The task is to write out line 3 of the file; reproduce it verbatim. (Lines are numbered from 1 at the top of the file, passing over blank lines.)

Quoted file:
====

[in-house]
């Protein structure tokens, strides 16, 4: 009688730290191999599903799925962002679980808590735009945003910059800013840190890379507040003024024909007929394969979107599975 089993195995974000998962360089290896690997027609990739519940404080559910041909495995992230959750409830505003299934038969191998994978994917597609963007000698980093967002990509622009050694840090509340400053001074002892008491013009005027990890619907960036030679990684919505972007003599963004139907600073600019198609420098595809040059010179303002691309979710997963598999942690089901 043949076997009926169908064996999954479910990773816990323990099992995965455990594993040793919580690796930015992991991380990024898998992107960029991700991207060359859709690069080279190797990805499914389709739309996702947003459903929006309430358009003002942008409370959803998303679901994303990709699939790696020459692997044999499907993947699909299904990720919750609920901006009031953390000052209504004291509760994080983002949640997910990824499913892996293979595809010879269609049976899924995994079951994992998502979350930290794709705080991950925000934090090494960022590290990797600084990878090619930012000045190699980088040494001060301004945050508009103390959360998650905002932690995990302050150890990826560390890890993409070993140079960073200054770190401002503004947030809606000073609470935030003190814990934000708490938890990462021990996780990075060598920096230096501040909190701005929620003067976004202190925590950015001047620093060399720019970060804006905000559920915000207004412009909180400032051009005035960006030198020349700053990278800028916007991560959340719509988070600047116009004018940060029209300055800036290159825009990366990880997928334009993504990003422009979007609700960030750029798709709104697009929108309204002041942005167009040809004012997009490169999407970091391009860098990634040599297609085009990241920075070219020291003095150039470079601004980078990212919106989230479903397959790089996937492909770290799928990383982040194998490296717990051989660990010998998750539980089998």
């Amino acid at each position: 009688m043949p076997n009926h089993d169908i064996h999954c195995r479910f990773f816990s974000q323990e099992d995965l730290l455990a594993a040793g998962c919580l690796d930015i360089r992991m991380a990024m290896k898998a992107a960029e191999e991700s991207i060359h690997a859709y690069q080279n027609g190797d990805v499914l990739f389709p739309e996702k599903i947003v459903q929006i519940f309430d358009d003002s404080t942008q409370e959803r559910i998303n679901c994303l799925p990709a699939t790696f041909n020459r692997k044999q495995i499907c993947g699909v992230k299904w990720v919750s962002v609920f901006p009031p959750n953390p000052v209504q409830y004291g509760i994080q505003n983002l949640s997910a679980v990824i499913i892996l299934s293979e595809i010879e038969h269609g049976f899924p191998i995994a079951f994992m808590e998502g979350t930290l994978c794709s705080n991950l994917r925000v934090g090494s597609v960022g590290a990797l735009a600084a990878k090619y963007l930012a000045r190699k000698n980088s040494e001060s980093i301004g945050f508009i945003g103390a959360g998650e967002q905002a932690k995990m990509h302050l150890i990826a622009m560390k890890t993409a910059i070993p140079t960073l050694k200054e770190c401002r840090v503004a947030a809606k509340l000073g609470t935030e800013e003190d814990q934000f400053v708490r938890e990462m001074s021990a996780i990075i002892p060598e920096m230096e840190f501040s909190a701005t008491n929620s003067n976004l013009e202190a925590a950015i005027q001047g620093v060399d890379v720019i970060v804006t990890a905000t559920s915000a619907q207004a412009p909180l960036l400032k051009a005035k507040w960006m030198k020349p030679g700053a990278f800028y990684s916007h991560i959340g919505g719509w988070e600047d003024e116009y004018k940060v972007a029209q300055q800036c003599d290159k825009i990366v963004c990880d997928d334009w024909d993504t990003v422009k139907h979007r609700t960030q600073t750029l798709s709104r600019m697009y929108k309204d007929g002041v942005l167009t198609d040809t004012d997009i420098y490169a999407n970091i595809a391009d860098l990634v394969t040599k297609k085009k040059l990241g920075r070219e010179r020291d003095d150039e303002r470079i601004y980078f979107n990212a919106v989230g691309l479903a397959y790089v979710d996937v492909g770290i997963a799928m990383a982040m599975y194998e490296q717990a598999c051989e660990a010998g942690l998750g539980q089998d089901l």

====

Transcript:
């Amino acid at each position: 009688m043949p076997n009926h089993d169908i064996h999954c195995r479910f990773f816990s974000q323990e099992d995965l730290l455990a594993a040793g998962c919580l690796d930015i360089r992991m991380a990024m290896k898998a992107a960029e191999e991700s991207i060359h690997a859709y690069q080279n027609g190797d990805v499914l990739f389709p739309e996702k599903i947003v459903q929006i519940f309430d358009d003002s404080t942008q409370e959803r559910i998303n679901c994303l799925p990709a699939t790696f041909n020459r692997k044999q495995i499907c993947g699909v992230k299904w990720v919750s962002v609920f901006p009031p959750n953390p000052v209504q409830y004291g509760i994080q505003n983002l949640s997910a679980v990824i499913i892996l299934s293979e595809i010879e038969h269609g049976f899924p191998i995994a079951f994992m808590e998502g979350t930290l994978c794709s705080n991950l994917r925000v934090g090494s597609v960022g590290a990797l735009a600084a990878k090619y963007l930012a000045r190699k000698n980088s040494e001060s980093i301004g945050f508009i945003g103390a959360g998650e967002q905002a932690k995990m990509h302050l150890i990826a622009m560390k890890t993409a910059i070993p140079t960073l050694k200054e770190c401002r840090v503004a947030a809606k509340l000073g609470t935030e800013e003190d814990q934000f400053v708490r938890e990462m001074s021990a996780i990075i002892p060598e920096m230096e840190f501040s909190a701005t008491n929620s003067n976004l013009e202190a925590a950015i005027q001047g620093v060399d890379v720019i970060v804006t990890a905000t559920s915000a619907q207004a412009p909180l960036l400032k051009a005035k507040w960006m030198k020349p030679g700053a990278f800028y990684s916007h991560i959340g919505g719509w988070e600047d003024e116009y004018k940060v972007a029209q300055q800036c003599d290159k825009i990366v963004c990880d997928d334009w024909d993504t990003v422009k139907h979007r609700t960030q600073t750029l798709s709104r600019m697009y929108k309204d007929g002041v942005l167009t198609d040809t004012d997009i420098y490169a999407n970091i595809a391009d860098l990634v394969t040599k297609k085009k040059l990241g920075r070219e010179r020291d003095d150039e303002r470079i601004y980078f979107n990212a919106v989230g691309l479903a397959y790089v979710d996937v492909g770290i997963a799928m990383a982040m599975y194998e490296q717990a598999c051989e660990a010998g942690l998750g539980q089998d089901l």